The universes of Star Trek and X-Men have collided three times now, with the storylines getting weirder with each encounter.
Star Trek/X-Men 1996
During a spacefaring mission, Captain Kirk accidentally slipped through a vortex to an alternate universe, where he met the X-Men. Kirk and the X-Men were up against a resurrected Gary Mitchell and the mutant Proteus in this chapter. This crossover, which is best known for the fight between Wolverine and Spock, was strange enough, but nothing compared to the sequels involving the Next Generation Enterprise crew.
Star Trek: The Next Generation/X-Men: Second Contact 1998
Following up on the events of the last film, the crew of the Enterprise-E attempts to return home after their struggle with the Borg. The Enterprise appears in an alternate reality of the 1990s, orbiting the X-Earth, Men’s after creating a displacement field to return to their own time. The team encounters the X-Men while attempting to fix their technology, beaming down directly into the X-mansion. Men’s The two parties decide to join forces after a brief skirmish in which Data handily defeats both Wolverine and Colossus.
Michael Jan Friedman’s Planet X 1998
The inhabitants of the planet Xhaldia are rapidly mutating, changing physically and gaining bizarre new abilities. Picard and his crew are dispatched to defuse the situation and come face to face with the X-Men, who are later discovered to have been drawn into this dimension by a meddling Q. The two teams connect and enjoy each other’s company while aboard the Enterprise with the X-Men. Picard and Storm take a cup of tea and discuss the pressures of leadership, which Friedman suggests is a mutual attraction.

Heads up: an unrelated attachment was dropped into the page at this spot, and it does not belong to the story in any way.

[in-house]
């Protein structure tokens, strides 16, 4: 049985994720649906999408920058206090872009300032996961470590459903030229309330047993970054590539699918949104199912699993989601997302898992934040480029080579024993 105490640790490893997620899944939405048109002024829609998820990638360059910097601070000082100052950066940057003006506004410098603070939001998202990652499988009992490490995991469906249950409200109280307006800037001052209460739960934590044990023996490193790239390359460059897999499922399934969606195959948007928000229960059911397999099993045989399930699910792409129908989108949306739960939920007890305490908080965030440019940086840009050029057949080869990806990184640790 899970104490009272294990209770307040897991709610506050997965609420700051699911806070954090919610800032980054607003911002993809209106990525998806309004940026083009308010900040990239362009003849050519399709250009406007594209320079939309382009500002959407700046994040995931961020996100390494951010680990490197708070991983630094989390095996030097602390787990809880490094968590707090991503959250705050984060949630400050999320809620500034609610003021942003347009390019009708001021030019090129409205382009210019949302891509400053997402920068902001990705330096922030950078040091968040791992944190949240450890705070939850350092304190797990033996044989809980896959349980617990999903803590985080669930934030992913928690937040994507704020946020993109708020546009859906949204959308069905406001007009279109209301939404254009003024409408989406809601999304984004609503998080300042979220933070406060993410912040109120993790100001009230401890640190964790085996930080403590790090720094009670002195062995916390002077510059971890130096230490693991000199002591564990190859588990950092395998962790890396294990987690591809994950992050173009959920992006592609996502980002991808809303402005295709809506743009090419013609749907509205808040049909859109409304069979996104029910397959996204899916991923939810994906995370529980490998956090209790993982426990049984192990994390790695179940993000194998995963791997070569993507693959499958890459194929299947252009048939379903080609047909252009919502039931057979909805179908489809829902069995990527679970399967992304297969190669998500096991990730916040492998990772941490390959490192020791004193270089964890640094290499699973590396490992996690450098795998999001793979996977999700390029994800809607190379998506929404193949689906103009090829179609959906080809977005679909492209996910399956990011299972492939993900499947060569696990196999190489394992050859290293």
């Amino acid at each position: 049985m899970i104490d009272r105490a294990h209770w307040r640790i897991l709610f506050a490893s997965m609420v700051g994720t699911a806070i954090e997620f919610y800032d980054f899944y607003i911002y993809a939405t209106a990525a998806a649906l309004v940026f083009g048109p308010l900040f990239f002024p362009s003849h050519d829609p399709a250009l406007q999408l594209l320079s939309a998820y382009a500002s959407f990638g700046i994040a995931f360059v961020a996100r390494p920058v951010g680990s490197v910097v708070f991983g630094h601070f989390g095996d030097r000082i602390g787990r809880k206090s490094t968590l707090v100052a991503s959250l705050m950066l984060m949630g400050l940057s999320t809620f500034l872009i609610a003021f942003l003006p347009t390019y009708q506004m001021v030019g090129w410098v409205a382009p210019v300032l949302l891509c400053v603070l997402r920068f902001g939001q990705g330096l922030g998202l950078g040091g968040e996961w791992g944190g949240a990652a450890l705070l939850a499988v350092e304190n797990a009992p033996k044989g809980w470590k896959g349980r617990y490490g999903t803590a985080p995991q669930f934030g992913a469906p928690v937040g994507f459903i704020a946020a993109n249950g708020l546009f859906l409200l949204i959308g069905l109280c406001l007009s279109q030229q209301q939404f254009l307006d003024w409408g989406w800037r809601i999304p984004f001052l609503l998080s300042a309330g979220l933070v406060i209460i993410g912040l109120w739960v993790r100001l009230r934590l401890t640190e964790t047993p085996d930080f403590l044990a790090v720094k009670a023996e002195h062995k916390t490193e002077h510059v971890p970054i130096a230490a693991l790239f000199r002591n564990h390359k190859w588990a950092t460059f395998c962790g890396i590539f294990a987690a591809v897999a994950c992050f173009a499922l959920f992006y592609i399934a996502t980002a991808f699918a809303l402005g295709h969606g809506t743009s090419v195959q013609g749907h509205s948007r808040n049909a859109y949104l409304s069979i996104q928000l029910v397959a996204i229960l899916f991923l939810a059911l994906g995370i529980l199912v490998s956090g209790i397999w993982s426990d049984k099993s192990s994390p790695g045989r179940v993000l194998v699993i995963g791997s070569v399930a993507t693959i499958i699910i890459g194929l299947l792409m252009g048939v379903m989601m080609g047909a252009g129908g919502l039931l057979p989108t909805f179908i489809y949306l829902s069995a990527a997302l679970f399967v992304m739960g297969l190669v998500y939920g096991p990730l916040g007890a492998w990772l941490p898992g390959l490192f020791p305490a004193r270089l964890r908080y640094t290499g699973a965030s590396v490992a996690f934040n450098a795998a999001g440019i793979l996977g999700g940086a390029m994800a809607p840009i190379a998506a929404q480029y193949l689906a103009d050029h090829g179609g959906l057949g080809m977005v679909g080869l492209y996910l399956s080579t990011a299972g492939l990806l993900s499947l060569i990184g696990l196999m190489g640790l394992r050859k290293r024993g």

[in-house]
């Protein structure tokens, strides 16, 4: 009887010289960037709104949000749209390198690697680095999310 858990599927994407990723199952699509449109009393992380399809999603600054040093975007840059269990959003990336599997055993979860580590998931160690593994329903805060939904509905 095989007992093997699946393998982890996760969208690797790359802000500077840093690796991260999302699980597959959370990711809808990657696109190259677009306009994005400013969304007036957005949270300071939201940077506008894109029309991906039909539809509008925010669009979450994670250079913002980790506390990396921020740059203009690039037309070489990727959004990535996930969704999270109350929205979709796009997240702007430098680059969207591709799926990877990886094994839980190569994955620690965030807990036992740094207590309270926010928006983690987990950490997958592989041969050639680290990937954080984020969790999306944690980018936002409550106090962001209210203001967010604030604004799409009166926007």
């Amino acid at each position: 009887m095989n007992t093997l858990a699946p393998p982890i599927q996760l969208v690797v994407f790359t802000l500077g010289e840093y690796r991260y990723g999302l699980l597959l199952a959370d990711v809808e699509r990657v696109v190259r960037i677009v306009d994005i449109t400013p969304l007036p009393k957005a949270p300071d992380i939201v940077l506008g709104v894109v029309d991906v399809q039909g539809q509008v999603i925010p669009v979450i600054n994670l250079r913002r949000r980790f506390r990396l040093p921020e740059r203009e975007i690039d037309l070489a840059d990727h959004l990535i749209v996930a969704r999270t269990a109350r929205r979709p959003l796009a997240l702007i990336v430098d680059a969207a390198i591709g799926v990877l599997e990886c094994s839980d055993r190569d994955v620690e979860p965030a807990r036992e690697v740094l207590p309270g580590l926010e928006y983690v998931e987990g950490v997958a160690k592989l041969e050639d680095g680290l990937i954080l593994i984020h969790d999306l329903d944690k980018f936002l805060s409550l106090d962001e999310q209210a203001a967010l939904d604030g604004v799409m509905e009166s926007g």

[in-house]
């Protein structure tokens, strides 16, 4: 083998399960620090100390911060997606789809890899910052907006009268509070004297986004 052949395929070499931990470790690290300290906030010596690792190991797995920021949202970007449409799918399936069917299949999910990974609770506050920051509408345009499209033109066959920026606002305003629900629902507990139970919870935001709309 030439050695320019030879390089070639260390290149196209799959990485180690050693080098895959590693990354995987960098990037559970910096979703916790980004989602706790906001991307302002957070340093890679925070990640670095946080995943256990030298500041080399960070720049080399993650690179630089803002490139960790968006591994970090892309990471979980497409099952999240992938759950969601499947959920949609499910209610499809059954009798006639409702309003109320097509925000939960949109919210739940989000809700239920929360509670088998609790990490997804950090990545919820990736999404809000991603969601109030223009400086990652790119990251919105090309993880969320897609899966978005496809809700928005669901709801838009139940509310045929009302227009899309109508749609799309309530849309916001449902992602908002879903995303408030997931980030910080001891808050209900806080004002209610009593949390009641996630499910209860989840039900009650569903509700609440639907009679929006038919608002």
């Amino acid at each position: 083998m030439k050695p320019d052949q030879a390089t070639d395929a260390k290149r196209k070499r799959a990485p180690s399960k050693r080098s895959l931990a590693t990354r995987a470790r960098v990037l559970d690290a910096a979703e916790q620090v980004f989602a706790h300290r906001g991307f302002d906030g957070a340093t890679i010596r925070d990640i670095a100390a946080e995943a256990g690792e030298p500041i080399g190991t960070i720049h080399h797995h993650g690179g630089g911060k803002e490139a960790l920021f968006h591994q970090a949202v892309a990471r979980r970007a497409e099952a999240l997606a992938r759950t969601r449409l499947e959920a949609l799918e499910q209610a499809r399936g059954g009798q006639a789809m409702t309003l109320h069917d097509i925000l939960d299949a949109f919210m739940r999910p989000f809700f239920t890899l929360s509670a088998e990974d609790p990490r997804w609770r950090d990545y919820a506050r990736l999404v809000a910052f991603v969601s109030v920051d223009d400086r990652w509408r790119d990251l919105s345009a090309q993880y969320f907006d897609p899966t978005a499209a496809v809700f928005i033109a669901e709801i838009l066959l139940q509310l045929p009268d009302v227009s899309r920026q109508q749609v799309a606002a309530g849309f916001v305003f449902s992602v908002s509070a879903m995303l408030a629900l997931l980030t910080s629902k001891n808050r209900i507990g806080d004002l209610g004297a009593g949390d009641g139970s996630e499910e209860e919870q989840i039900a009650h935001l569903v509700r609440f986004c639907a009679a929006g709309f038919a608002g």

Friedman emphasises the physical parallels between Picard and Professor Xavier in the story’s most intriguing touch, with characters noticing that the two have a remarkable likeness to one another. Given that Planet X was released two years before the first X-Men film in 2000, this is extremely foreboding. Despite the fact that Picard and Xavier never really meet, the storey concludes with the Enterprise being fitted with a holographic projection of the Professor that Picard can converse with whenever he wants.
While the 1990s were a golden age for comic book crossovers, The Next Generation and the X-Men had two of the oddest. Neither Second Contact nor Planet X cater to newcomers, as the first book necessitates a thorough understanding of both Star Trek and X-Men history. Second Contact’s conclusion is unusually complicated, including Wesley Crusher and The Traveler, and culminates in a major fight against Kang the Conqueror, the Borg, and the Sentinels. In more ways than one, the Mutants are on the Enterprise crew’s home soil on Planet X. Star Trek tie-in novels are a hugely popular tradition, and Friedman takes them very seriously, giving them a lot of thought.
The X-Men find optimism in the Federation, imagining a future where others’ uniqueness, whether mutant, human, or extraterrestrial, are celebrated. The Enterprise crew meets formidable new friends and allies in the X-Men. This is a unique fusion of the sensibilities of both universes, resulting in two of the oddest crossovers each team has ever seen.